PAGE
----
With urbanization, significant tracts of natural ecosystem and agricultural land are being replaced with turfgrass [Alig et al., 2004; U.S. Geological Survey (USGS), 1999]. In the United States, turfgrasses are estimated to cover 16 to 20 million hectares of urbanized land, or up to 18% of the land area in some regions [Morris, 2003; U.S. Department of Agriculture (USDA), 2004, 2006]; this represents an area three times larger than any irrigated crop (Milesi et al., 2005). Furthermore, urbanization in the United States and elsewhere is projected to continue to increase rapidly (Alig et al., 2004), indicating a continued expansion of land area covered with turfgrasses.
The rapid increase of turfgrass in the landscape may have significant implications for water quality and quantity. A number of studies have linked urbanization with declining water quality in surface and groundwater reservoirs because of increased concentrations of nutrients and pesticides, some of which are used in lawns (Hamilton et al., 2004; King and Balogh, 2001; Petrovic and Easton, 2005; USGS, 2001). Irrigation of turfgrass is typical in many urban areas, which increases demand for water resources. Water scarcity is most critical in arid or semiarid regions experiencing rapid urban growth (Reisner, 1993).
Water quality in urban areas may be affected by runoff or leaching of fertilizer nutrients and pesticides from lawns, but runoff from impervious surfaces is the greatest concern. Runoff from lawns or impervious surfaces may happen during intense rainstorms, when turfgrass is over irrigated, or when irrigation systems are improperly adjusted (Brezonik and Stadelmann, 2002; Morton et al., 1988; Petrovic, 1990). The extent of excessively irrigated turfgrass is not known, but apparently over irrigation has altered the hydrologic system of the Las Vegas Valley such that historically ephemeral washes have become perennial streams in urbanized areas (Mizell and French, 1995). This indicates a critical need to change the behavior of urbanites to reduce their irrigation inputs and thus, conserve water and improve water quality.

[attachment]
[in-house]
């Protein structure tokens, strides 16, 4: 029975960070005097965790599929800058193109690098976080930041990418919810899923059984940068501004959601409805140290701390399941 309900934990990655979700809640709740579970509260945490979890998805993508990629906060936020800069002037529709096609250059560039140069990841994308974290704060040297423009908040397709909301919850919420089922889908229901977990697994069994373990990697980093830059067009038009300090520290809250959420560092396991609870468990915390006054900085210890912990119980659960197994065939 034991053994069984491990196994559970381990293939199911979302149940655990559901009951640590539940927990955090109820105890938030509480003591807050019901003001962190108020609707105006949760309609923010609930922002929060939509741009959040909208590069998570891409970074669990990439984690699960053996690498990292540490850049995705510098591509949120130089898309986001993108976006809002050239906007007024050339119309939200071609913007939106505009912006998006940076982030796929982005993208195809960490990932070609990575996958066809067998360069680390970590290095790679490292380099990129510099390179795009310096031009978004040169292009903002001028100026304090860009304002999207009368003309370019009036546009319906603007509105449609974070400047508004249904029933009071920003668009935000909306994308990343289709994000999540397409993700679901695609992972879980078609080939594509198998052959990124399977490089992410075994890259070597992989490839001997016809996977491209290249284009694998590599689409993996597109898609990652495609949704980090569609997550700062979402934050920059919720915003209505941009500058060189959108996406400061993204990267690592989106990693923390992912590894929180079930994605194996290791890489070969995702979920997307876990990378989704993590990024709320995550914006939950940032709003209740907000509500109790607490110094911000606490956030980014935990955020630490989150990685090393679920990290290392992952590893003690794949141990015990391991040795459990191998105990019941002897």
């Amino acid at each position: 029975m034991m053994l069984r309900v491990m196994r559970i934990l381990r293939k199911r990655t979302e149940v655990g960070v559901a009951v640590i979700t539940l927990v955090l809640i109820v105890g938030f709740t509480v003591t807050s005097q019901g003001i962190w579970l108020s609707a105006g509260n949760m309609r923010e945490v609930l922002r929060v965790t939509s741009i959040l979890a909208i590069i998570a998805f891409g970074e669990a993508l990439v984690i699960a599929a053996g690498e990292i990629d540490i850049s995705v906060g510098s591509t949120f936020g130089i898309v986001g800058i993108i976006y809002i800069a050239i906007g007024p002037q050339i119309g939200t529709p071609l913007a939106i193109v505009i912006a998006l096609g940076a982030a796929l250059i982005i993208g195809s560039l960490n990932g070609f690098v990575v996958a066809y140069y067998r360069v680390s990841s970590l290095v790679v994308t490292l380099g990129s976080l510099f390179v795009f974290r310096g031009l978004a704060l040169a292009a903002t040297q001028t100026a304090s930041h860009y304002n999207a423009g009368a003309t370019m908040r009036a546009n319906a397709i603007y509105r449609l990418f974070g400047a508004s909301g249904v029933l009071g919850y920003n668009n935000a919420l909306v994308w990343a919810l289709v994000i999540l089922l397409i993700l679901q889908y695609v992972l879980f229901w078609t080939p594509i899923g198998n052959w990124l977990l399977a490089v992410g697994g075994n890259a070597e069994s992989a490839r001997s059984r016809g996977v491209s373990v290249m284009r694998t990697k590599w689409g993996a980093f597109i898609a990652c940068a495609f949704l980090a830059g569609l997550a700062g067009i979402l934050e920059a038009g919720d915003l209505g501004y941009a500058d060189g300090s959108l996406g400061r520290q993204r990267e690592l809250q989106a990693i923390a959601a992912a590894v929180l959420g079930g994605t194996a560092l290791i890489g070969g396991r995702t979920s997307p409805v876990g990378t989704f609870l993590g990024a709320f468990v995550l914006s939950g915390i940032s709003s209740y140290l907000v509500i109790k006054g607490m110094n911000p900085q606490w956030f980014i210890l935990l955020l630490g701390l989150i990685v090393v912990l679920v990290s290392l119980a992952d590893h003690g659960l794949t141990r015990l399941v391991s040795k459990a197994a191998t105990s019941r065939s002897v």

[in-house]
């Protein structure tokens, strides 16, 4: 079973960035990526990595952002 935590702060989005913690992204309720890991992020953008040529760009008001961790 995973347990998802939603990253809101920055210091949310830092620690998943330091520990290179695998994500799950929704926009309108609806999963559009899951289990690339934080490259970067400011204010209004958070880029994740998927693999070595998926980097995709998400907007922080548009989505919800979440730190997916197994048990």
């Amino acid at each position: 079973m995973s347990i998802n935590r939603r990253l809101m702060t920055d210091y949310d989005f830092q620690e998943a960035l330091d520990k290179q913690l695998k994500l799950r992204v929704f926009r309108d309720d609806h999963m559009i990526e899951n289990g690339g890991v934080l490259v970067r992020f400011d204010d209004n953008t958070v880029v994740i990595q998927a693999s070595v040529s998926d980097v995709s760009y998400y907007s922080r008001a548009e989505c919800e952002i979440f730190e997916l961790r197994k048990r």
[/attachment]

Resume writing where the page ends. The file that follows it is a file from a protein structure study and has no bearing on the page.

The greatest opportunity for conserving water and minimizing runoff and leaching in urban areas may be in residential lawns. From 50% to as much as 80% of all land area covered with turfgrass in the United States is composed of residential lawns (Grounds Maintenance, 1996; USDA, 2004, 2006), and up to 75% of residential water use may be for “outdoor” purposes (Vickers, 2001). The use of automatic irrigation systems by homeowners, which increasingly are installed during construction of new single-family homes in urbanizing watersheds in some regions, may be both problematic and advantageous to water conservation efforts. On a per-area basis, in-ground irrigation systems may use twice the amount of water as manual irrigation if the systems are improperly adjusted (Vickers, 2001). However, these systems also may present opportunities for more accurate irrigation (e.g., match the minimal or actual water needs of the turfgrass) if residents are given proper education.
Inaccurate perceptions about water requirements for turfgrass or embellished expectations about lawn appearance (e.g., maintaining perfectly green lawns even during drought) may result in over-irrigation. However, data are lacking to quantify the prevalence of such perceptions, including how they affect lawn-watering practices. Presumably, the perceptions and practices of homeowners about lawn watering may be influenced by a number of factors including demographics, local climate, water costs, water shortages, and whether homeowners have an in-ground irrigation system or not. Consequently, a first step toward improving water quality and conservation in urban watersheds is to carefully evaluate fundamental perceptions and practices of homeowners in watering their lawns.
Our objective was to determine how owning an in-ground irrigation sprinkler system affected the perceptions, knowledge, and behaviors of residential homeowners about the irrigation of their lawns during summer months. To that end, survey responses were compared between those with and without in-ground irrigation sprinkler systems in three separate urban areas of Kansas, each with distinct combinations of climate, demographics, and water issues.
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